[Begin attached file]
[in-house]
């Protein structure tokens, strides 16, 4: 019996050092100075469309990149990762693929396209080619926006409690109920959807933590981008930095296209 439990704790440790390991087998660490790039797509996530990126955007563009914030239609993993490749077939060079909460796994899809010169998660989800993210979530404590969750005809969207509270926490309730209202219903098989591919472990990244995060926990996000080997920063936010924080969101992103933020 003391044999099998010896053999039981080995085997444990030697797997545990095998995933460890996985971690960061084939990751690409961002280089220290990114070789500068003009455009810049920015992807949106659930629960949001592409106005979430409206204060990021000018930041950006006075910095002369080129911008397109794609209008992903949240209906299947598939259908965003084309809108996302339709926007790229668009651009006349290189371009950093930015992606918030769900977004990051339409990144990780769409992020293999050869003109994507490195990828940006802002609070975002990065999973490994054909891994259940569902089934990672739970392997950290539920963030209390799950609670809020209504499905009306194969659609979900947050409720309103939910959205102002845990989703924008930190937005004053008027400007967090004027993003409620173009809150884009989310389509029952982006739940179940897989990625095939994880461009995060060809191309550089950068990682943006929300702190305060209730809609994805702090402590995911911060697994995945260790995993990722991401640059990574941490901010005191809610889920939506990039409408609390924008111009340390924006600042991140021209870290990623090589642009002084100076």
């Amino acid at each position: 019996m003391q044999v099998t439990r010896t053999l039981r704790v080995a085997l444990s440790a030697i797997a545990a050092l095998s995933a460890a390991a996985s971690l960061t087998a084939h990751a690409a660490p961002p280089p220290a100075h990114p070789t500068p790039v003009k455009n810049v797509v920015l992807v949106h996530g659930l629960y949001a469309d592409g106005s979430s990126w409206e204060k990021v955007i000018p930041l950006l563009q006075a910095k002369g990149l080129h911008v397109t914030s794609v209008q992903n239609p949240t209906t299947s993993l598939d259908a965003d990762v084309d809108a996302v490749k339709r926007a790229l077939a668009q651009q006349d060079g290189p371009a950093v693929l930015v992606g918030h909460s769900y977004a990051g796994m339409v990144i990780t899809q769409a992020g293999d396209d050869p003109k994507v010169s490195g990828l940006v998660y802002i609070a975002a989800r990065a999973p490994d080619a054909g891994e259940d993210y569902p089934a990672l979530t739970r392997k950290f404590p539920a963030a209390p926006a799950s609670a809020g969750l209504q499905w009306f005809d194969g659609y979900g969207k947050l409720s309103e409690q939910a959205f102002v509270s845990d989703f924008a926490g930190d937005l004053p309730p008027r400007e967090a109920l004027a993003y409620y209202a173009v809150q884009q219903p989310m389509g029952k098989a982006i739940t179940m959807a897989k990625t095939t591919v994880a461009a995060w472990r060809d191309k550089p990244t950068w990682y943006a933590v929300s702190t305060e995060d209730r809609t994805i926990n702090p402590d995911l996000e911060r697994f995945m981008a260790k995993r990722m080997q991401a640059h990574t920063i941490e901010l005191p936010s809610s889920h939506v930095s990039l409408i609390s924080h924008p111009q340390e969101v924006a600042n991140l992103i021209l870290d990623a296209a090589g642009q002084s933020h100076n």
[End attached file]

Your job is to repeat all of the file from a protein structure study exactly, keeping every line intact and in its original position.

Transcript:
[in-house]
């Protein structure tokens, strides 16, 4: 019996050092100075469309990149990762693929396209080619926006409690109920959807933590981008930095296209 439990704790440790390991087998660490790039797509996530990126955007563009914030239609993993490749077939060079909460796994899809010169998660989800993210979530404590969750005809969207509270926490309730209202219903098989591919472990990244995060926990996000080997920063936010924080969101992103933020 003391044999099998010896053999039981080995085997444990030697797997545990095998995933460890996985971690960061084939990751690409961002280089220290990114070789500068003009455009810049920015992807949106659930629960949001592409106005979430409206204060990021000018930041950006006075910095002369080129911008397109794609209008992903949240209906299947598939259908965003084309809108996302339709926007790229668009651009006349290189371009950093930015992606918030769900977004990051339409990144990780769409992020293999050869003109994507490195990828940006802002609070975002990065999973490994054909891994259940569902089934990672739970392997950290539920963030209390799950609670809020209504499905009306194969659609979900947050409720309103939910959205102002845990989703924008930190937005004053008027400007967090004027993003409620173009809150884009989310389509029952982006739940179940897989990625095939994880461009995060060809191309550089950068990682943006929300702190305060209730809609994805702090402590995911911060697994995945260790995993990722991401640059990574941490901010005191809610889920939506990039409408609390924008111009340390924006600042991140021209870290990623090589642009002084100076």
């Amino acid at each position: 019996m003391q044999v099998t439990r010896t053999l039981r704790v080995a085997l444990s440790a030697i797997a545990a050092l095998s995933a460890a390991a996985s971690l960061t087998a084939h990751a690409a660490p961002p280089p220290a100075h990114p070789t500068p790039v003009k455009n810049v797509v920015l992807v949106h996530g659930l629960y949001a469309d592409g106005s979430s990126w409206e204060k990021v955007i000018p930041l950006l563009q006075a910095k002369g990149l080129h911008v397109t914030s794609v209008q992903n239609p949240t209906t299947s993993l598939d259908a965003d990762v084309d809108a996302v490749k339709r926007a790229l077939a668009q651009q006349d060079g290189p371009a950093v693929l930015v992606g918030h909460s769900y977004a990051g796994m339409v990144i990780t899809q769409a992020g293999d396209d050869p003109k994507v010169s490195g990828l940006v998660y802002i609070a975002a989800r990065a999973p490994d080619a054909g891994e259940d993210y569902p089934a990672l979530t739970r392997k950290f404590p539920a963030a209390p926006a799950s609670a809020g969750l209504q499905w009306f005809d194969g659609y979900g969207k947050l409720s309103e409690q939910a959205f102002v509270s845990d989703f924008a926490g930190d937005l004053p309730p008027r400007e967090a109920l004027a993003y409620y209202a173009v809150q884009q219903p989310m389509g029952k098989a982006i739940t179940m959807a897989k990625t095939t591919v994880a461009a995060w472990r060809d191309k550089p990244t950068w990682y943006a933590v929300s702190t305060e995060d209730r809609t994805i926990n702090p402590d995911l996000e911060r697994f995945m981008a260790k995993r990722m080997q991401a640059h990574t920063i941490e901010l005191p936010s809610s889920h939506v930095s990039l409408i609390s924080h924008p111009q340390e969101v924006a600042n991140l992103i021209l870290d990623a296209a090589g642009q002084s933020h100076n």